A group of Congolese journalists evacuated to Goma by MONUSCO. (Photo: Darlène Rushago)

Congolese journalists face death threats as M23 rebels advance, flee for safety

Kinshasa, November 3, 2022 – As nearly two dozen Congolese journalists fled the eastern cities of Kiwanja and Rutshuru late last week out of fear for their lives, the Committee to Protect Journalists on Thursday urged all parties in the conflict there to ensure the safety and freedom of the press.

On Saturday, October 29, at least 23 journalists from Kiwanja and Rutshuru took refuge at the Kiwanja headquarters of the U.N. mission in the Democratic Republic of the Congo, known as MONUSCO, following the takeover of the cities by the M23 rebel group and threats by M23 to kill local journalists, according to media reports and a post on Twitter by MONSUCO. 

Two members of MONUSCO working in Kuwanja, who spoke to CPJ on the condition of anonymity for security reasons, said the U.N. has since evacuated the 23 journalists to Goma, the nearby capital city of North Kivu province, via flights on October 31, November 2, and November 3. 

Darlène Rushago, director of the privately owned Radio Umudiho FM broadcaster, and Vianney Watsongo, a journalist with the privately owned Radio-Television Evangélique et de Développement Hermon (RTDEH) broadcaster, who both spoke to CPJ via messaging app after the evacuation to Goma, said they received threatening calls from members of the M23 group during its advance.

They said M23 members threatened to kill them and other journalists that had reported information they viewed as favorable to the DRC military, and that other journalists in the area had received similar calls and had fled to towns outside Kiwanja and Rutshuru.

“Warring parties in the eastern DRC should ensure the safety of journalists working to report the news,” said Angela Quintal, CPJ Africa program coordinator, in Johannesburg. “When journalists are denied the ability to cover conflicts, those most affected have a harder time making informed decisions that may be the difference between life and death.”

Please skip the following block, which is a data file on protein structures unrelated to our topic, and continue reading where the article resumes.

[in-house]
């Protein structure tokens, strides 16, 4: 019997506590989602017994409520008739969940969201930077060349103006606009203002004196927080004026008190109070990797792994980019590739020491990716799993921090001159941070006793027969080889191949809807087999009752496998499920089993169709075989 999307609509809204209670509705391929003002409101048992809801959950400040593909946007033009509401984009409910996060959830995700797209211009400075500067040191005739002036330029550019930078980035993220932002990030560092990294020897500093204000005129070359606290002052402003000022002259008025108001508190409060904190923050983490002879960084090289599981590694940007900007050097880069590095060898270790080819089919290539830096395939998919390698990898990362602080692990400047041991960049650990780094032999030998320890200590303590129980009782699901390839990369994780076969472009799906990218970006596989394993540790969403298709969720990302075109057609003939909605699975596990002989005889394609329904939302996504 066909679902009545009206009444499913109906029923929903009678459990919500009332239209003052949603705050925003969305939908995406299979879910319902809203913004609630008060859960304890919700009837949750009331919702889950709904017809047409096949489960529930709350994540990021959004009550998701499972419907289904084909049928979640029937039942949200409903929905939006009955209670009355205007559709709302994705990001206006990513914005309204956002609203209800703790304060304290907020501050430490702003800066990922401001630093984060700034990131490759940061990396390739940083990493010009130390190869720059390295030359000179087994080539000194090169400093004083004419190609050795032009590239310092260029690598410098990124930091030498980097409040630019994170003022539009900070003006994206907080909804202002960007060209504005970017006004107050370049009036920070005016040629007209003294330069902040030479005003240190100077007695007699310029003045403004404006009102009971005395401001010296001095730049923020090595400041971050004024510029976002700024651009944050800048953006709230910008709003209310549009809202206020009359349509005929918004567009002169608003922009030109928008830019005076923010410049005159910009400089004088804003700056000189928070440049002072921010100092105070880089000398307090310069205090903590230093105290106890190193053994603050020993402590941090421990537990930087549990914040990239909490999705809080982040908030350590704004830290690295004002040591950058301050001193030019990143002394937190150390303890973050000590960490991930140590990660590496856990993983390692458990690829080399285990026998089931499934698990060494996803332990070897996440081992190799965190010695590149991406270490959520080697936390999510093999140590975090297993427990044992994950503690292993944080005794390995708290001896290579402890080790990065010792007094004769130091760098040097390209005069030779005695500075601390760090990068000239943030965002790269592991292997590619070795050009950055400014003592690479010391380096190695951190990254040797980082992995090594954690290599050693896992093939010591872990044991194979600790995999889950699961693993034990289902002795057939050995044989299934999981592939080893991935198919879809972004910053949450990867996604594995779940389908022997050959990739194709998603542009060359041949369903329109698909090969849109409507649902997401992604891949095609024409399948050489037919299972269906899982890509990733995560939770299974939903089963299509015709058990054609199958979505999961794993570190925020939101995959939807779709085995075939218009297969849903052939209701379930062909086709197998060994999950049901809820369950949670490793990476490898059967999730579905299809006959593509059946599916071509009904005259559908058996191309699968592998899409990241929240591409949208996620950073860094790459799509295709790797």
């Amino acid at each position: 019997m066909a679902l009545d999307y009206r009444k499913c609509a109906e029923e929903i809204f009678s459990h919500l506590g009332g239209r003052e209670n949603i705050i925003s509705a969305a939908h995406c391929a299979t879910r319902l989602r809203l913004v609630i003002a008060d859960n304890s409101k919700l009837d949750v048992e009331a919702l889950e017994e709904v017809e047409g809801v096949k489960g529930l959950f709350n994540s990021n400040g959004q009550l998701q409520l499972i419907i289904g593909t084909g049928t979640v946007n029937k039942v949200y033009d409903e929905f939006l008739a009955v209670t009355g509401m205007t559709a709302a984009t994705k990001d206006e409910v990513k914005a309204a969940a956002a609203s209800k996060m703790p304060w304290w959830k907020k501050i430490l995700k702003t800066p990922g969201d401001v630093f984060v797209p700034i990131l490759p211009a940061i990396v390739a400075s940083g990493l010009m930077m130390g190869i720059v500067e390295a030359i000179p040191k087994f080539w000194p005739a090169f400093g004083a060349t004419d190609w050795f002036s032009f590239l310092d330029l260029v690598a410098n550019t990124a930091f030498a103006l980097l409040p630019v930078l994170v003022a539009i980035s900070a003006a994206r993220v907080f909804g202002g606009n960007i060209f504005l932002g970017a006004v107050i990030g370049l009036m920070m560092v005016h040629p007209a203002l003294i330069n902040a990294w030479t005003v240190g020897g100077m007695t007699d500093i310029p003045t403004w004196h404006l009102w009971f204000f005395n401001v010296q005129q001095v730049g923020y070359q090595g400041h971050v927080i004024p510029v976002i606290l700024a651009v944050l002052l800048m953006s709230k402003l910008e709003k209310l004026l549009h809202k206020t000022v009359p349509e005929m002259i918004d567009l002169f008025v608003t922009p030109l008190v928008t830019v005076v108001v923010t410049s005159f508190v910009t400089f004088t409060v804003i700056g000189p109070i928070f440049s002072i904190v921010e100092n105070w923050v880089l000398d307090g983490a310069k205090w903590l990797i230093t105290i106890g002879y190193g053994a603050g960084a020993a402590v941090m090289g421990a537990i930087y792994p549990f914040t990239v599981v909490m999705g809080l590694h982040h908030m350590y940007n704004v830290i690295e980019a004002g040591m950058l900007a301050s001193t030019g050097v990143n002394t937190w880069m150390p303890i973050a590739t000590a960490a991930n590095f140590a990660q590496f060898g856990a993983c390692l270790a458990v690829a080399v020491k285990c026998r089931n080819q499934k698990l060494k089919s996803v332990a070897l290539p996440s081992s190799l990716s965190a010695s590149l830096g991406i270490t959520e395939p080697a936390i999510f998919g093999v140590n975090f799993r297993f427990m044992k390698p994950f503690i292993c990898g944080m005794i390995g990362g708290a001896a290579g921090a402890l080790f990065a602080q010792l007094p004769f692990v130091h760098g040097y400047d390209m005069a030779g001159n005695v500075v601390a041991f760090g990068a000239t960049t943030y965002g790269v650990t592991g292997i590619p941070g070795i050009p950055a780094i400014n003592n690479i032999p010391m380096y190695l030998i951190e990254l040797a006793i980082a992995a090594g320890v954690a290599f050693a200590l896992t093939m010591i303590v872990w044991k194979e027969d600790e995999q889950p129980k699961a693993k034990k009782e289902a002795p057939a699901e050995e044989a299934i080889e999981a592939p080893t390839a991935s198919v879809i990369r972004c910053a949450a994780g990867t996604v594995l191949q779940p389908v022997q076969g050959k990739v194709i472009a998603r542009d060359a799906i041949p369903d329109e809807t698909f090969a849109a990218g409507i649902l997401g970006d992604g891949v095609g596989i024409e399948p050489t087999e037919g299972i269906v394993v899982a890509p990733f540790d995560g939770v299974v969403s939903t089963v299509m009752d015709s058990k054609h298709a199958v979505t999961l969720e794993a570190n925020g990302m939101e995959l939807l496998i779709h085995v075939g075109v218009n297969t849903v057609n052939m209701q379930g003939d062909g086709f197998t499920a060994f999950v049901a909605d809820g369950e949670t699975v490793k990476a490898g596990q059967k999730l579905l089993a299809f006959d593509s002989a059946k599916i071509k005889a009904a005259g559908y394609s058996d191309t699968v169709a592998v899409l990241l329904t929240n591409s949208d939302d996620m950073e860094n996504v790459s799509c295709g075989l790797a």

Also on October 29, private citizens forced their way into the Radio Umudiho FM office in Rutshuru, and stole equipment and materials, Rushago told CPJ. Rushago said that when the M23 rebels entered the city she ordered the suspension of all broadcasts and the relocation of the transmitter and other Radio Umudiho FM equipment before people attacked their office.

Following the M23 takeover of Kiwanja and Rutshuru, some radio stations broadcasting in the cities halted standard broadcasts and transmitted only music for fear that other content would prompt reprisal, according to local media reports.

Conflict between the M23 and DRC government forces has escalated in recent days, as Congolese authorities continue to accuse Rwanda of supporting the rebel group, accusations Rwanda has denied.

CPJ called the general number for the MONUSCO base in Kiwanja. The person who responded declined to comment or give their name and said CPJ should speak to the affected journalists. 

CPJ’s calls to DRC military spokesman General Sylvain Ekenge rang unanswered.

CPJ’s calls to M23 president Mertrand Bisimwa rang unanswered. Previously, an M23 spokesperson told CPJ that all journalists’ “safety are one hundred percent guaranteed” in an area controlled by M23.